From the beginning, one can appreciate how the author has taken the time to define his use of terms and respond to critiques from the past, especially those related to defined meanings of terms. For example, he accepts that foreign language teaching and second language teaching contexts are different but puts forth that it is a difference of degree. Thus, he validates the choice of not discussing them as separate but rather addressing topics in a way that applies to both. In the endnotes to the introduction there are explanations clearing up confusion between terms such as ‘evaluation’ and ‘assessment.’ He also responds to critiques, such as Baker’s (2015), claiming that he focused on national cultures by explaining that what was understood was an oversimplification, i.e., his assertions apply to the many communities that exist in society within and between national borders. One concept that I appreciate him referencing is ‘languaculture,’ (Agar, 1994) to describe in one word what foreign language teaching conveys for the purpose of engaging in ICC.
It is important to note that he did not intend the book to be a ‘model of intercultural communication’ but rather a book for the teaching and learning of intercultural communicative competence and emphasizes that ‘learners become ethnographers rather than applied linguists’ (p. 9).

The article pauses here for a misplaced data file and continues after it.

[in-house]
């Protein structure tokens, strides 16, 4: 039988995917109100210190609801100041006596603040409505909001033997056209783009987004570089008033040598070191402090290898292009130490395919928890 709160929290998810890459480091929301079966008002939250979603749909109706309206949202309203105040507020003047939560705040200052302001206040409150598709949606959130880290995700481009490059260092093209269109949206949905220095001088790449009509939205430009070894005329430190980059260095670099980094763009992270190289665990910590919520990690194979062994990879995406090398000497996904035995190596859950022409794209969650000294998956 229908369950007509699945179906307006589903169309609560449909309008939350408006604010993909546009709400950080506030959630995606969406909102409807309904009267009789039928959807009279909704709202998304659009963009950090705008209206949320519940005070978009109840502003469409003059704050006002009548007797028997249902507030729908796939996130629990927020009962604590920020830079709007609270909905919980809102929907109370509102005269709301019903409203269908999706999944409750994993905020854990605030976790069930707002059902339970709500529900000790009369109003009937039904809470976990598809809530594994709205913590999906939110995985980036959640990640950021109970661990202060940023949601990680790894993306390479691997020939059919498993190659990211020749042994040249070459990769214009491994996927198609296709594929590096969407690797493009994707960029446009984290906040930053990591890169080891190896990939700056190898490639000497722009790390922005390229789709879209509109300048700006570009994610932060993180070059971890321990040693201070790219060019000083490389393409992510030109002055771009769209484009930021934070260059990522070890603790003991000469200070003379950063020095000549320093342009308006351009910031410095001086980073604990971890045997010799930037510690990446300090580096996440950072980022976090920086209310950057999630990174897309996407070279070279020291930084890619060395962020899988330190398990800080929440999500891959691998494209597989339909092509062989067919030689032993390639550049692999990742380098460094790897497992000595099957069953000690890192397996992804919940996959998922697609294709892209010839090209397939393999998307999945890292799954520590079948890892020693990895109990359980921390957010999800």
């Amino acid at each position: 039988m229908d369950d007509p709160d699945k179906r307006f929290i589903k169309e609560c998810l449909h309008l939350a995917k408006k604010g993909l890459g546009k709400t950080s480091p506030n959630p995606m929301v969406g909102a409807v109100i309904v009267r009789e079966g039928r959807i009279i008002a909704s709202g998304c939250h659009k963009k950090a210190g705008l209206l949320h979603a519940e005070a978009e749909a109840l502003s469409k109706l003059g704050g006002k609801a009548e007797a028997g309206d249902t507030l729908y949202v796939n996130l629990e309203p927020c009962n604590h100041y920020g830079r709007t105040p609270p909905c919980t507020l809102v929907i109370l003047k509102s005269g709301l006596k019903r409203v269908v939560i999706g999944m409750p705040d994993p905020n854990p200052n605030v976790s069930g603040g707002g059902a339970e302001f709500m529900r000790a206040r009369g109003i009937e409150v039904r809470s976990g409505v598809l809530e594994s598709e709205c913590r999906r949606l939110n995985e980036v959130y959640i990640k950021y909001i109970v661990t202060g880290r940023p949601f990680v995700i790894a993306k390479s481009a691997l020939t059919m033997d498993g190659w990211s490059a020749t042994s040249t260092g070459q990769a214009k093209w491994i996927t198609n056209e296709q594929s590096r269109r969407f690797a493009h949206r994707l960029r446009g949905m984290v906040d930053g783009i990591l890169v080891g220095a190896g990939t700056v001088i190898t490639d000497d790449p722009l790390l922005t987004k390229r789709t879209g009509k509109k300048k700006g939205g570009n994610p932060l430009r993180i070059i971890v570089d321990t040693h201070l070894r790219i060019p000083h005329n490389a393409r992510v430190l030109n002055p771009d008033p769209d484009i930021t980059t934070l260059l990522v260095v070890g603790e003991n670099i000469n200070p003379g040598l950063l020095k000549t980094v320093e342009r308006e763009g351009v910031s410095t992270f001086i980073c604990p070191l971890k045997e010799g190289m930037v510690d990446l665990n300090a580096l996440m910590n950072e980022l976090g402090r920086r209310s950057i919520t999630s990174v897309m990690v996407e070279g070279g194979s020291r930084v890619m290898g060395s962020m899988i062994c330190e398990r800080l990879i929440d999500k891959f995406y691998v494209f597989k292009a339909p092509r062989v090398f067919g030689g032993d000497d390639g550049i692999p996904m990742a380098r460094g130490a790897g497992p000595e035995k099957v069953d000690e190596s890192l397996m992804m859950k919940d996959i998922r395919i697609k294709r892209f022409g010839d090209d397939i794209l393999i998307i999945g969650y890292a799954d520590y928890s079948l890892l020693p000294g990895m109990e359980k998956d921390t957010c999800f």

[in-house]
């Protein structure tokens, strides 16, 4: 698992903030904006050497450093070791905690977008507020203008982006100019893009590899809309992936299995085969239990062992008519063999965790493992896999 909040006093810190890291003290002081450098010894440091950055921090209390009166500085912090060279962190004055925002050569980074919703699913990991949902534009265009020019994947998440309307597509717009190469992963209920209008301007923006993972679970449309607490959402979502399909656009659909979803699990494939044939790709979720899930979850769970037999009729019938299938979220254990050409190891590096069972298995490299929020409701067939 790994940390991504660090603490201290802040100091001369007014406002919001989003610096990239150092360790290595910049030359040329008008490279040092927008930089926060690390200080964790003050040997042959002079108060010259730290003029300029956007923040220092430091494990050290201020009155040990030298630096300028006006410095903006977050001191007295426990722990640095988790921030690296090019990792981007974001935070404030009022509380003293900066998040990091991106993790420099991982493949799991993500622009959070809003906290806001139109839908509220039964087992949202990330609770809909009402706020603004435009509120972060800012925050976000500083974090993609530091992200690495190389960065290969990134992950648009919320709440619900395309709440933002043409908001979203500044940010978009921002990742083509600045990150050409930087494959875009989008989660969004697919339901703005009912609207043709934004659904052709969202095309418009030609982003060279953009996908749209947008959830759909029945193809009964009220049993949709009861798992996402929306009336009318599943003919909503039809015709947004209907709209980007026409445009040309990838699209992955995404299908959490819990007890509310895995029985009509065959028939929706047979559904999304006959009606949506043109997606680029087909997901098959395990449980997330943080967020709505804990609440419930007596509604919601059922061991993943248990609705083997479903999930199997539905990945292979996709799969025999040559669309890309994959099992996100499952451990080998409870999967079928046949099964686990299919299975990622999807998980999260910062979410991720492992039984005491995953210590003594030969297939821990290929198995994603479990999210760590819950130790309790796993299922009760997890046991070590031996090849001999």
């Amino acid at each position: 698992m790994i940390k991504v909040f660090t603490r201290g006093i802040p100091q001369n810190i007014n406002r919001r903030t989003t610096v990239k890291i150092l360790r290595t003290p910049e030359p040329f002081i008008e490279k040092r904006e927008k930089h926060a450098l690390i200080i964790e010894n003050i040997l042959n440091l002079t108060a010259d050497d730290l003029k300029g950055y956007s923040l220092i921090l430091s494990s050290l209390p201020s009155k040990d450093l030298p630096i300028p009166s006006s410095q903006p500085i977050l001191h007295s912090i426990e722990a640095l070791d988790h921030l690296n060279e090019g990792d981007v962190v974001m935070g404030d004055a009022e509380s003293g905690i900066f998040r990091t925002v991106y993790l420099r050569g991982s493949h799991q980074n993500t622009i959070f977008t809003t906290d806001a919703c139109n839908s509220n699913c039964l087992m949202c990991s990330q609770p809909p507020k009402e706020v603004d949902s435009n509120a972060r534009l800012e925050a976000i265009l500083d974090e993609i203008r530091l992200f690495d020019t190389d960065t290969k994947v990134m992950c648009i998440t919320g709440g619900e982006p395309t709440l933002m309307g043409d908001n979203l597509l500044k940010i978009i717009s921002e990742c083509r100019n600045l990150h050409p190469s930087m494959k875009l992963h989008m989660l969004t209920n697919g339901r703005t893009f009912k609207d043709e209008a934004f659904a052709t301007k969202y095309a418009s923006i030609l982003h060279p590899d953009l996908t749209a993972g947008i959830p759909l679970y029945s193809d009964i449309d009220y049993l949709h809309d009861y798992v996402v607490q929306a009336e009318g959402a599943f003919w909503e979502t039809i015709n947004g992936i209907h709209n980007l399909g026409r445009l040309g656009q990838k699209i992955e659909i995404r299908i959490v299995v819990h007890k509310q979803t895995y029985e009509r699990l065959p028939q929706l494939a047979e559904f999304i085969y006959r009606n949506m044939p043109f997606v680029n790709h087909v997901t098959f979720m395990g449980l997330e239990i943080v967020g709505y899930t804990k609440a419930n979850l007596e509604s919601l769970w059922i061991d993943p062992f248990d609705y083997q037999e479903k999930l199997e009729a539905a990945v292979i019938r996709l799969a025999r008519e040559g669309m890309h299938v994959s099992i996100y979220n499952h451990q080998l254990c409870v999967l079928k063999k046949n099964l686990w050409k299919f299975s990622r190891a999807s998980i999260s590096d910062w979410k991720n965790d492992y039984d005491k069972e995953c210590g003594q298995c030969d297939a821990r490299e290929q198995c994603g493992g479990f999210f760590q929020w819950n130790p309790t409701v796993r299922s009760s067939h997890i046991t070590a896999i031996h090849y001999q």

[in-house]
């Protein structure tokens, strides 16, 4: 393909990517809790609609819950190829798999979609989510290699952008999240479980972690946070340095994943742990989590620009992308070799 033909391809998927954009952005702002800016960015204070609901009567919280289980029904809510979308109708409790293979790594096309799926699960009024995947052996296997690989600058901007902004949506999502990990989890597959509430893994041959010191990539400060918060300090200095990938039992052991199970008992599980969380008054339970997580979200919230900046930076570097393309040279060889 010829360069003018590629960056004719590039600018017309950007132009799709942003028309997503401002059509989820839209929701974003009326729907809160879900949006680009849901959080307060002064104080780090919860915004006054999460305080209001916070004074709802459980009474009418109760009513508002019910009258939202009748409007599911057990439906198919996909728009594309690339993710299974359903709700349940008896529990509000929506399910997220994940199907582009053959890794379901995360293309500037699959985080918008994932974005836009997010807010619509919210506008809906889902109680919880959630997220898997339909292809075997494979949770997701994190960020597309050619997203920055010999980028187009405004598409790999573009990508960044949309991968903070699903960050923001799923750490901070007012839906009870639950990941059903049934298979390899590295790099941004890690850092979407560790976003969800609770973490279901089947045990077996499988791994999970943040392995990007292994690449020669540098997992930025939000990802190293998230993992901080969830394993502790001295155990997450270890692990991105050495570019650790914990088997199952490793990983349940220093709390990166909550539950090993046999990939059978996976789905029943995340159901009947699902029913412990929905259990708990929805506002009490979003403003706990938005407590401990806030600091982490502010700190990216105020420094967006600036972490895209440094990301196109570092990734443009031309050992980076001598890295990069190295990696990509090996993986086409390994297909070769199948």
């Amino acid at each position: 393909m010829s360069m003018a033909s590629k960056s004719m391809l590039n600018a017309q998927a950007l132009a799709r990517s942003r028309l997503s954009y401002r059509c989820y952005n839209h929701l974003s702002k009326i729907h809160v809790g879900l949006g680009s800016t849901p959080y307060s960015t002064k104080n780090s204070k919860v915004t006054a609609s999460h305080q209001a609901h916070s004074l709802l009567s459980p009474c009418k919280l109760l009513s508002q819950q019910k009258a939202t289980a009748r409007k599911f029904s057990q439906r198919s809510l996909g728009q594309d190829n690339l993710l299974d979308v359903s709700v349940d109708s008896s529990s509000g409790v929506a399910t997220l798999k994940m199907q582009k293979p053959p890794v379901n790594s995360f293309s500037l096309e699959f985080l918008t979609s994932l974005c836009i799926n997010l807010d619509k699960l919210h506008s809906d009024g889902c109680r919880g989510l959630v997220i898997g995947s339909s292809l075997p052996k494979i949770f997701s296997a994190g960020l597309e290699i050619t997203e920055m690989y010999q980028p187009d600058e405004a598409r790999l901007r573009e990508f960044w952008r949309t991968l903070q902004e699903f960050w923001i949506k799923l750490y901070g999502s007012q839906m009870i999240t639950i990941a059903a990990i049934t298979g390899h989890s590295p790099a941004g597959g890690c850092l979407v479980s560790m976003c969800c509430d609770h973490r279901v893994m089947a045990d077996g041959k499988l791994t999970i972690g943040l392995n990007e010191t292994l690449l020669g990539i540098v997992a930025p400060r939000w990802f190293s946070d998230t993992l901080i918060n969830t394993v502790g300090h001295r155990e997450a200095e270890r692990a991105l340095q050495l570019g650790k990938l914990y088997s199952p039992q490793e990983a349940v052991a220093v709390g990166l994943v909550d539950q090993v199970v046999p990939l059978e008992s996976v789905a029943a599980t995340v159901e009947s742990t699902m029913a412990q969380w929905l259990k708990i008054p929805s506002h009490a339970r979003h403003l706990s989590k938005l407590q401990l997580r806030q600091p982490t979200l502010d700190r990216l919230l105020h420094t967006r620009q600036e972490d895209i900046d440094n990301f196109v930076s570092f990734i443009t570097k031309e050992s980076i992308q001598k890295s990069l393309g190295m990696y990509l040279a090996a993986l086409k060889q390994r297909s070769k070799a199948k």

In Chapter 1, Byram dispels the notion that the ideal state for a second language learner to reach is that of a native (first language) speaker. He instead says that the goal should be an intercultural speaker. This involves “the ability to see and manage relationships between themselves and their own beliefs, values, behaviours and meanings, as expressed in a foreign language, and those of their interlocutors, expressed in the same language– or even a combination of languages– which may be the interlocutor’s native language, or not” (p. 17). Two qualifications are that students cannot be expected to achieve the deepest interactions at early ages, and perhaps there is a reason to have some first language use to discuss matters of ICC when students still have lower proficiency in the target language. Regardless of any accommodations, he says that ‘we must not underestimate young people by avoiding or over-simplifying a difficult topic”(p. 39). The takeaway message is that preparing learners as intercultural speakers grants them the ability to interact better with a variety of people even in their own culture and society. Furthermore, they are able to look at both other cultures and their own more critically. In this new addition, there is even more increased emphasis on critical pedagogy and creating ‘Democratic Culture’ in the case of the Council of Europe.